Coercive control is a pervasive form of abuse that operates in the shadows, generally undetectable to those outside the relationship. Moreover, it is an insidious form of abuse that often takes years to develop and recognize. The path to entrapment is paved with deceptive tactics by the abuser.
The Deceptive Facade of Abusers
No one openly advertises themselves as a coercive, controlling abuser. Instead, abusive individuals begin relationships presenting themselves positively, displaying appealing and desirable qualities. They may appear charming, kind, and attentive, creating a sense of trust and deep emotional connection with their partner. This carefully crafted façade continues until they believe they have gained a foothold of control in the relationship.
Seemingly Innocent Beginnings: Seeds of Control
Coercive control typically begins with seemingly innocent requests or behaviours that may come across as harmless quirks in their partner's character. For example, they may make small requests or give reminders, like wiping the table in a certain way or insisting on particular routine. These initial actions do not raise immediate red flags and may seem insignificant. However, they serve as tests to gauge their partner's compliance and establish covert dominance in the relationship over time.
Under the guise of love, care, and concern, abusive individuals justify their actions, often using language that masks their underlying intentions. They might say, "I worry about you so much that I need to know where you are to keep you safe," or "I want us to have more quality time together, so please cancel that appointment." When their partner agrees to these requests, the abuser shows gratitude and appreciation. As things progress the abuser might say, "Honey, don't forget to check in with me in today," and become angry when their partner cannot talk. They might say, "Darling, hold off on calling your mom. I just want to spend the whole day together, the two of us." These statements and requests seem benign, but can advance. For example, it is not uncommon for abusive individuals to ask their partners to share location settings with them, request their passwords, know who they are talking to and what they are saying. They may also insist on driving their partner everywhere and not allowing them to have independence or control over their transportation or whereabouts. They may try to control what their partner orders in a restaurant, what outfit they wear and how they behave in public. The abuser uses these tactics to control, manipulate, and isolate their partner, ensuring they meet their needs, which is the priority. These actions are not motivated by love, care or a sense of "couplehood". They are a desire for power and control.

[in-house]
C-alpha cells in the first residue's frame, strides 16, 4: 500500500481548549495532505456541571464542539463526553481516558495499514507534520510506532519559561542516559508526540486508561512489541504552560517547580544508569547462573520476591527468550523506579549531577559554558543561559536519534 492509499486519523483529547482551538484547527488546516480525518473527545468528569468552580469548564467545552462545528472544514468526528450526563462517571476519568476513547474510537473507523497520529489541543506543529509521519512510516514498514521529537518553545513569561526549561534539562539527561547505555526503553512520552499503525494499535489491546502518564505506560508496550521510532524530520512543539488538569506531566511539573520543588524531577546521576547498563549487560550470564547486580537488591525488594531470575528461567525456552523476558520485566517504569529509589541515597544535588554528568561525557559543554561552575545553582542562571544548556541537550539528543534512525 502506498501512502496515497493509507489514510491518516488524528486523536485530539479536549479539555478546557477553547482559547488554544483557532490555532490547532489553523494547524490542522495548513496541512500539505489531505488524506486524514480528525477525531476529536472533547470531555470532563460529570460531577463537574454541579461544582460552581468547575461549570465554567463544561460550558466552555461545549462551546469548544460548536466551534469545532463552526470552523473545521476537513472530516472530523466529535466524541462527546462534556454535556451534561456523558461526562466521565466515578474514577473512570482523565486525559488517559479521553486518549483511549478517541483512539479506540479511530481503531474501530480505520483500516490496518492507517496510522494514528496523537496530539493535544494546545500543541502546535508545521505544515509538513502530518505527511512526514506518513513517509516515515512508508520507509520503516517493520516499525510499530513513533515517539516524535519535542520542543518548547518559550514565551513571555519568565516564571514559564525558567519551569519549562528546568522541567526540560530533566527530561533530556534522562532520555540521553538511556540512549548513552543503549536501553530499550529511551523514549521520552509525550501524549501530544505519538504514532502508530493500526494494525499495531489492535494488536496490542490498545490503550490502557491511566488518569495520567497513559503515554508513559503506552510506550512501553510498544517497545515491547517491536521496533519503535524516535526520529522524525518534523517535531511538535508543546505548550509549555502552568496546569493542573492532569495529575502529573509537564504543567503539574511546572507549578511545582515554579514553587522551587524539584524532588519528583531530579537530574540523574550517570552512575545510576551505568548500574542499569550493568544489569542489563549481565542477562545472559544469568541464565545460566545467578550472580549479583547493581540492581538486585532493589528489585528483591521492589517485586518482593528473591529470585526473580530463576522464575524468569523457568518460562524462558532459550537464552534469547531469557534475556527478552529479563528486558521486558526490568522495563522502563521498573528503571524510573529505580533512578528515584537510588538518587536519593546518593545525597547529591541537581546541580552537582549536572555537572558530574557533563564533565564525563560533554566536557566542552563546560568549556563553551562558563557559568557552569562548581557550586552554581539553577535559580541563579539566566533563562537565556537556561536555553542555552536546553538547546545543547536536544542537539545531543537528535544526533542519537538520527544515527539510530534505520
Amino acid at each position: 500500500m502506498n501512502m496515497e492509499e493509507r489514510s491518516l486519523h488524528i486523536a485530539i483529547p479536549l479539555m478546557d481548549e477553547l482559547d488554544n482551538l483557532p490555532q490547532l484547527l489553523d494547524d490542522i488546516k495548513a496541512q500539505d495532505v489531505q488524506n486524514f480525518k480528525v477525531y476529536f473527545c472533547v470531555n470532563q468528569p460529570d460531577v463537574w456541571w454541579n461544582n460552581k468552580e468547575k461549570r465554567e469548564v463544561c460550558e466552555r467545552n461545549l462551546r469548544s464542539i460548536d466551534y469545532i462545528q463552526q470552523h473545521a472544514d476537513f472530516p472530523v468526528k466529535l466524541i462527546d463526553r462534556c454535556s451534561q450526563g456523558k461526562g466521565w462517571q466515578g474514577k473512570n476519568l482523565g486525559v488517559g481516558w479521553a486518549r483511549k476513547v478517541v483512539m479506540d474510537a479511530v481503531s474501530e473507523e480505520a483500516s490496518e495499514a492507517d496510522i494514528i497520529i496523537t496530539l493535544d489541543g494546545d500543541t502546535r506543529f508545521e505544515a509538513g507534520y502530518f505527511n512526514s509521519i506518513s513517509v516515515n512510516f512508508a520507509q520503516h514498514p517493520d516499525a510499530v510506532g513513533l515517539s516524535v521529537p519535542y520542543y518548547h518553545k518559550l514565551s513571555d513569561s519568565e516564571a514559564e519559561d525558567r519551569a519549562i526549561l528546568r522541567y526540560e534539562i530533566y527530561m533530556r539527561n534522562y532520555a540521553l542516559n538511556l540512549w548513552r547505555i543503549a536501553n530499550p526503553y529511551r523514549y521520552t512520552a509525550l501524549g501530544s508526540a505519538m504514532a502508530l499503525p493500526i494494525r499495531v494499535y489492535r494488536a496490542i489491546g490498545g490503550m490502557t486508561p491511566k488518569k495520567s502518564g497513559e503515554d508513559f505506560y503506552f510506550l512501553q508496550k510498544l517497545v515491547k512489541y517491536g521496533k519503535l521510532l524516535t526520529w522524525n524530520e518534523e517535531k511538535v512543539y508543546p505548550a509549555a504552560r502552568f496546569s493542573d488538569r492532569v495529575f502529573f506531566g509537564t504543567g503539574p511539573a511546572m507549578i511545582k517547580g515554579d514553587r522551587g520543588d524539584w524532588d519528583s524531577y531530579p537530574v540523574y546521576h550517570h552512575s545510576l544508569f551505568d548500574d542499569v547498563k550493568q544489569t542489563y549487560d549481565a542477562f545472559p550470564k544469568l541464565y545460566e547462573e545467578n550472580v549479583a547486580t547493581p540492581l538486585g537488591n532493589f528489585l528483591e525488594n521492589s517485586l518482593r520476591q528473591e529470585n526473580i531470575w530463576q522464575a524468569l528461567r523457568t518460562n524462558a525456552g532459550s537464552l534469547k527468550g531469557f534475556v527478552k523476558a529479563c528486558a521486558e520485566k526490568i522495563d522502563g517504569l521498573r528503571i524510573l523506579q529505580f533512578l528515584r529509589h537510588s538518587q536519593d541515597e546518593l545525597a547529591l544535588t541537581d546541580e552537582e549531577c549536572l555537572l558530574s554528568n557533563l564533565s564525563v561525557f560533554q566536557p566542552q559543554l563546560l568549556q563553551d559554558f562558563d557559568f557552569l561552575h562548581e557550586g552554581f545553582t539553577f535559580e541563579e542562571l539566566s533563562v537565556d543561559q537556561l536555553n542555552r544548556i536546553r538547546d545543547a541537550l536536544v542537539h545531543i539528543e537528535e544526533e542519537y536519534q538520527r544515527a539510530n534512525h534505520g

Coercive Control vs Loving Relationships
All relationships have their unique ways of communicating, where partners understand each other's quirks and idiosyncrasies. For example, it's common for couples to tease or nag each other to some extent. In loving relationships, couples develop expressions, gestures, and glances that have special meanings. Acceptance and compromise are important
aspects of a functional relationship.
However, in abusive relationships, acceptance and compromise do not exist. Instead, compliance and unilateral decisions are enforced through manipulation (overt or subtle), fear and abuse. Teasing is usually not about fun; rather, it is about degrading and shaming, often followed by the abuser's criticisms and gaslighting, such as, "Why are you so sensitive? It's just a joke." The use of abusive tactics is not in a one-size-fits-all style but tailored and fine-tuned to fit the dynamics of each relationship and the specific vulnerabilities of the victim.
Restrictive Measures and Manipulation